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Plastiq CEO: Capital From SPAC Deal Offers ‘Prudent’ Strategic Advantage

Not all that long ago, capital was a commodity, Eliot Buchanan, CEO of B2B payments platform Plastiq, told Karen Webster.

The credit spigots were open. Interest rates were cheap, and many small- to medium-sized businesses (SMBs) could get buy on a mix of their owners’ personal credit cards. Commercial payments may have been a bit of laggard in payments modernization — and then suddenly, the pandemic stymied supply chains, roiled financial services and led many companies into a cash crunch.

The world is changing for B2B payments — and for the companies that seek to change the way SMBs access the cash they need not just to survive but thrive.

All too often, in the drive toward modernization, SMBs embrace what Buchanan termed a “moment in time” solution that may give them unique insight into bits and pieces of their operations. Rarely do those static solutions give them the holistic view of their cash positions, fund flows and overall financial health.

The platform model from companies (including Plastiq) can offer a data-rich, real-time path toward more efficient operations, tied in part to more efficient cash flow that’s rendered on demand.

The help is urgently needed, he said, because SMB owners may be overlooking some of the most basic tenets of financial health. Suppliers want to be paid sooner, and buyers want to be paid with terms (and hold onto their cash a bit longer).

Right now, the biggest challenge facing SMBs is automation, a critical factor in an age where labor markets are tight, and where many firms cannot find the (human) help they need to address various pain points and improve cash flow.

At a high level, Plastiq is at the crossroads between payer and supplier, and the company offers SMBs a choice in how to make payments. It also provides automation efficiency with payables and receivables and unlocks cash flow from business credit cards and instant, short-term financing. Many small firms think they are using a flexible solution when paying their vendors; they don’t realize they can accept payments across platforms regardless of how their buyers want to pay.

A common thread has run through the company’s past, present and future launches: SMBs need a flexible way to pay their vendors, using existing credit. There’s no real need to encourage SMBs to take on new credit sources when there is plenty of opportunity to extend funding/credit to them in a form that they already understand.

In a nutshell, most of these SMB owners, especially those in the United States, already have several credit cards in their wallets (digital and real-world ones) and have been using those cards for decades (as consumers).

Buchanan noted that the platform offers SMBs the flexibility for payments to be made to suppliers without having to wait for 60, 90 or even more days to elapse. The platform offers a simplified, single way for buyers to pay (they may have a favored card that they’d like to use for all their purchases) and provides optionality for the enterprise/receiver that is collecting money.

With Plastiq, he told Webster, the SMB can use the existing cards they already have at their disposal to fund their largest suppliers and vendors who typically might not accept those cards. In doing so, the SMB has access to short-term working capital, without having to take out bank loans or tap new credit sources, which may be hard to get.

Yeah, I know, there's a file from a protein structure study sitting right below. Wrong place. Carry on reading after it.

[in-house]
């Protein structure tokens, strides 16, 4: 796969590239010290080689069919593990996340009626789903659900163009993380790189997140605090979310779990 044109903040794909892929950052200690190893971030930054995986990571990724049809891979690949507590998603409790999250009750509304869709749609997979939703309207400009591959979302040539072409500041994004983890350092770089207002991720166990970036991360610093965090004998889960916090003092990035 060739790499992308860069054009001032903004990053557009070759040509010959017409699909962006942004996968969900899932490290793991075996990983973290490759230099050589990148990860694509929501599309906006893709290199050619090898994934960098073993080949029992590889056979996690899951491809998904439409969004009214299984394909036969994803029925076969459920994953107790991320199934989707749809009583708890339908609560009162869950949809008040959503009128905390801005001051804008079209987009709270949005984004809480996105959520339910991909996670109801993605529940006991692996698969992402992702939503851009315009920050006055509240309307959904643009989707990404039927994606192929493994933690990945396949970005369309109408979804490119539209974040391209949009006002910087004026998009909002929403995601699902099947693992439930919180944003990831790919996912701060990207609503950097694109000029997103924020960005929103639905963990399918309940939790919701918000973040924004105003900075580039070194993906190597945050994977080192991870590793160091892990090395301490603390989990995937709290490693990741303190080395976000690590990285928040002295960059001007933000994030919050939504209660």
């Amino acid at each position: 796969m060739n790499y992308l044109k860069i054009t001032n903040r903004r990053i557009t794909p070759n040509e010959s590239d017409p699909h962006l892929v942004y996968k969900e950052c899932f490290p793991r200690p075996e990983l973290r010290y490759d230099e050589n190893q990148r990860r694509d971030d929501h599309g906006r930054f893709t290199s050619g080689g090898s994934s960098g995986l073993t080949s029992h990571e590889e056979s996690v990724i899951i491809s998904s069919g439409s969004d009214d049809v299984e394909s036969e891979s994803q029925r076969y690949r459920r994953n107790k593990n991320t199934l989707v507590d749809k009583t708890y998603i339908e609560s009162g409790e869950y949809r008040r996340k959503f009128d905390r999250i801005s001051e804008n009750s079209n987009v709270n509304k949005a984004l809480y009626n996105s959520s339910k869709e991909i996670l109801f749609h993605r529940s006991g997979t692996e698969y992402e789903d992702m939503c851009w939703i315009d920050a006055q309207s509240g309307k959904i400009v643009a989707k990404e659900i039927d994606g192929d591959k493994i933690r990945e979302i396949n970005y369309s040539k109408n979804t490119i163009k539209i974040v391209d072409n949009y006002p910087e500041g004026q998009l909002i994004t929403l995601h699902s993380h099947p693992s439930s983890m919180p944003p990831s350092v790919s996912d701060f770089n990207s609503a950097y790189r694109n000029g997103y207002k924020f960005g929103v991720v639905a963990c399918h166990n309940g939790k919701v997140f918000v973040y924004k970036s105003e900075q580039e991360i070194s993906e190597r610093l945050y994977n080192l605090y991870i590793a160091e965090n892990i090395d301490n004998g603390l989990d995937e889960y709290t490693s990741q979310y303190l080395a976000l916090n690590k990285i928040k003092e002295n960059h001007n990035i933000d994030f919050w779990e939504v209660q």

The SPAC Deal

The conversation came against a backdrop in which Plastiq said earlier this month that it would go public via a merger with Colonnade Acquisition Corp. II, a special purpose acquisition company (SPAC). Plastiq will have an implied estimated enterprise value of $480 million and will use the proceeds from the transaction to grow its business and expand its product suite.

Buchanan said the merger with the SPAC exists primarily as a funding mechanism for innovation, a way that is different from as recently as a year ago when “everyone could raise money — whether private or public, it didn’t matter.”

The SPAC deal, he said, is one that promotes a successful and significant capital advantage, which in turn is a “prudent” strategic advantage. There’s a stamp of approval that comes with making the transition to the public markets, that Buchanan said will help Plastiq attract talent, go to market with new offerings and forge new partnerships — and even use stock as currency for acquisitions.

The Network Effect and the Gateway

As to the network effect, Buchanan said suppliers like to promote the fact that they can accommodate the payment options that their client firms have been requesting.

The platform exists as a “gateway product,” in Buchanan’s words, that opens the door to other, ancillary offerings that can solve a variety of pain points and let SMB owners focus on the minutiae of running their firms on a day-to-day basis. Plastiq, then, has the strategic ambition to keep evolving from a payables solution to an operating network for SMBs.

“Capital is indeed an advantage, especially when other firms don’t have it,” Buchanan said.



About: The findings in PYMNTS’ new study, “The Super App Shift: How Consumers Want To Save, Shop And Spend In The Connected Economy,” a collaboration with PayPal, analyzed the responses from 9,904 consumers in Australia, Germany, the U.K. and the U.S. and showed strong demand for a single multifunctional super apps rather than using dozens of individuals ones.


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